Michigan Technological University’s thought leaders share their ideas to prepare students
and the University for a rapidly changing future. Lorelle Meadows, dean of Pavlis
Honors College, explains the importance of critical reflection and a self-authoring mind.
The Greek philosopher Heraclitus recognized that change is the only constant, asserting
that change is central to the universe. We now live in a time where change is not
only constant, but rapid and often disruptive, bringing with it a high level of uncertainty
for the future. Technologies continue to evolve and advance that are capable of handling
our more mundane undertakings. Artificial intelligence and automation will continue
to enter the mainstream and displace humans in fields for which students are currently
How might we prepare the student of today to address the needs of society at a level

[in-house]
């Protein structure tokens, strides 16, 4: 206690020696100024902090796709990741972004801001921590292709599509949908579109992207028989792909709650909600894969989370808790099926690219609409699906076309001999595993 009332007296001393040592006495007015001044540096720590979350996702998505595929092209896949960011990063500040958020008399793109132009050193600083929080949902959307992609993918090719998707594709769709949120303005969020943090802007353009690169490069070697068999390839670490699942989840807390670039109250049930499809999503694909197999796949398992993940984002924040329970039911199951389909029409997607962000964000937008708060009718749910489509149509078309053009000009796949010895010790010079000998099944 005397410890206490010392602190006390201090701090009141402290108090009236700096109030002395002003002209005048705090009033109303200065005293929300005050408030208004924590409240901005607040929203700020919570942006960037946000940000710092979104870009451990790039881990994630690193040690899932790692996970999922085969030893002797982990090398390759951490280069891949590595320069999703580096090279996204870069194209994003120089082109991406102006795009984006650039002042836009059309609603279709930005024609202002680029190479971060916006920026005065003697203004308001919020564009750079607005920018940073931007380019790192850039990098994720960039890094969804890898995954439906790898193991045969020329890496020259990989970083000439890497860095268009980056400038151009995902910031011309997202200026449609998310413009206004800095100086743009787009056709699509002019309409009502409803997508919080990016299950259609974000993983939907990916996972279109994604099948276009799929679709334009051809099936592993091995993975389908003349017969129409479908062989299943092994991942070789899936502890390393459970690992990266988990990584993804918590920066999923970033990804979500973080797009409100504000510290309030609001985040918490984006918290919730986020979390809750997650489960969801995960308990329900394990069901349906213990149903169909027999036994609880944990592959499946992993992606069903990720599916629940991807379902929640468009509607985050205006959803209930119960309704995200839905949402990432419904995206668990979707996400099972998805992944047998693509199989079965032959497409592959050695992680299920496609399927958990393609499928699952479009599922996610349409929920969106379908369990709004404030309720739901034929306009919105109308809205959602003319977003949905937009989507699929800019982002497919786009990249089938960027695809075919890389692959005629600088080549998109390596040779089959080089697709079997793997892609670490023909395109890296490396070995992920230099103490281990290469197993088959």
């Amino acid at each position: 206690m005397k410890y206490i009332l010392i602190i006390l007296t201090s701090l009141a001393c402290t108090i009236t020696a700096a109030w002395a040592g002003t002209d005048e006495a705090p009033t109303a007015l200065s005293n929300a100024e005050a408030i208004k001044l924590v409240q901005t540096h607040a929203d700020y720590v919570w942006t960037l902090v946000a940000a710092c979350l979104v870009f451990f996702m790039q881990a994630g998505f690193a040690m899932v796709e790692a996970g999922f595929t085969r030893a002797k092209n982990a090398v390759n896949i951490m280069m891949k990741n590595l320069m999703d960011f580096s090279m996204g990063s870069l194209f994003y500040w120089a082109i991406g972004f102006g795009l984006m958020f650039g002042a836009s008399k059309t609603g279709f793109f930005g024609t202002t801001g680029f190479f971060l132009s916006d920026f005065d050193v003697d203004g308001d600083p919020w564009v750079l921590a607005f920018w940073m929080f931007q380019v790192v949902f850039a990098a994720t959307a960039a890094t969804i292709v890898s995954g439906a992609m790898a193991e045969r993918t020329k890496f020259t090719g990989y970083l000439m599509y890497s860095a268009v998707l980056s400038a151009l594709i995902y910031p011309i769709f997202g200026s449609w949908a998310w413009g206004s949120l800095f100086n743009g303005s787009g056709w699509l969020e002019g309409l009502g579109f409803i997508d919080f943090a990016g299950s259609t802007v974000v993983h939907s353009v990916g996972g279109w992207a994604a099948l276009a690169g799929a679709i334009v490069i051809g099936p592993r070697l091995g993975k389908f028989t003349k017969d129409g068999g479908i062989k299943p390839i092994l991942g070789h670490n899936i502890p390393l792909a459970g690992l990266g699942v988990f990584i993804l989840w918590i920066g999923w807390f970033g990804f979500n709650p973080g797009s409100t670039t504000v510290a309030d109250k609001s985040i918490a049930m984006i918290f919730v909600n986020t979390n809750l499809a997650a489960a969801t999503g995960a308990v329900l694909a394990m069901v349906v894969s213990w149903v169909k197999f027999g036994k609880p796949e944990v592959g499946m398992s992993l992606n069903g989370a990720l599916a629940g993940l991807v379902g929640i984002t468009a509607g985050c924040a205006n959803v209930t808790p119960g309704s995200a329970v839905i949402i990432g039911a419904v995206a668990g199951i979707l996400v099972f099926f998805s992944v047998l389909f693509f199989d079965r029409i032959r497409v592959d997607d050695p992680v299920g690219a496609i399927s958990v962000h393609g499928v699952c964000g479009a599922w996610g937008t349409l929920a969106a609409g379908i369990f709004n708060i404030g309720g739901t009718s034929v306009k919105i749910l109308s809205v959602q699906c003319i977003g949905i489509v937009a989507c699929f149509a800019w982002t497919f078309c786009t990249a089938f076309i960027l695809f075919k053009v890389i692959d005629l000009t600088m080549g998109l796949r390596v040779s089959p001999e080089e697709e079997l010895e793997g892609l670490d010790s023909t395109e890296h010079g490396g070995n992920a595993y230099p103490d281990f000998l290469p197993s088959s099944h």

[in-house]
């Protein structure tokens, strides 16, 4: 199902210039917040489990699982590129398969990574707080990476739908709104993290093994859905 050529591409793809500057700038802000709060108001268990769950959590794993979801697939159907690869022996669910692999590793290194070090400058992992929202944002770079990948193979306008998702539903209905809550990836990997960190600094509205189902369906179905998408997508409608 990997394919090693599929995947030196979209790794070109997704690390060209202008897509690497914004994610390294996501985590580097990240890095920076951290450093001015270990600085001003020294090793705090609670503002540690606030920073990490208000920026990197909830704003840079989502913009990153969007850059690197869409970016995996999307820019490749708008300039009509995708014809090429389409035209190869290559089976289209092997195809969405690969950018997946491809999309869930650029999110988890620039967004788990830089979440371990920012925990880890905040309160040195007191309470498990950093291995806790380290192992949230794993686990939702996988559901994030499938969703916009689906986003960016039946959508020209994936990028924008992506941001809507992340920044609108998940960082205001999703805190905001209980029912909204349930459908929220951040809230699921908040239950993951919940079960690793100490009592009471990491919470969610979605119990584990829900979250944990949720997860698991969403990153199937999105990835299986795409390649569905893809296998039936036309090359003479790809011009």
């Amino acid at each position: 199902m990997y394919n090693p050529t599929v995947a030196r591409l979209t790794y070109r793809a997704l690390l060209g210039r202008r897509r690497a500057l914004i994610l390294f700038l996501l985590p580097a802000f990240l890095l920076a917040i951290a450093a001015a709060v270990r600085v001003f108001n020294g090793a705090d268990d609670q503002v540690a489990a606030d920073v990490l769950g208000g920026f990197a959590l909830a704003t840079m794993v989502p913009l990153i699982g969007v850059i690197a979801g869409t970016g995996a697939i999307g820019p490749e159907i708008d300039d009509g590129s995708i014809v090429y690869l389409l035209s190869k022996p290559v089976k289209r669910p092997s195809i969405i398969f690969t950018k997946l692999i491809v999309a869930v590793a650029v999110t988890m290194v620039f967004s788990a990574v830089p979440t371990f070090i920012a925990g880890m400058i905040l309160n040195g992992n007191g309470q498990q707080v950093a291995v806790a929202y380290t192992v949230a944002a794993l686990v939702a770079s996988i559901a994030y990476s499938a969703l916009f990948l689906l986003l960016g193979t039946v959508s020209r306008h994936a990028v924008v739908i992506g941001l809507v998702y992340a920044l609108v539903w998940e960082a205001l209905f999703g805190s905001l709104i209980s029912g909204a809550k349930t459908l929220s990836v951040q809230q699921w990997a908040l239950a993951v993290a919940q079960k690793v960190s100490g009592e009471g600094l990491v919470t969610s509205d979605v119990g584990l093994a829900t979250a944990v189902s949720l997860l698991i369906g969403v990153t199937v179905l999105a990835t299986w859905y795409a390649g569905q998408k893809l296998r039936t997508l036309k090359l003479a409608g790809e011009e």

that machines cannot?
It’s an exciting time and a daunting time, as we as educators consider how best to
prepare our students for the world they will enter after graduation. As we do so,
I believe it’s imperative to consider the whole student—the development of our students
as highly skillful and knowledgeable in their chosen field and as individuals with the competencies needed to manage uncertainty and change and to
enter the post-graduate world as participants and contributors. This requires that
our students build their own self-concept, learn to develop meaningful and rewarding
relationships, and mature their capacity for deep learning.
As I’ve navigated higher education myself as a student, teacher, researcher and administrator,
working in collaboration with people across numerous fields, my perspectives on higher
education have evolved. I have come to value the development of students across many
domains, including cognitive (or thinking), affective (feeling) and psychomotor (kinesthetic).
I’ve grown to appreciate the value of an education that challenges students to struggle
with the messy problems …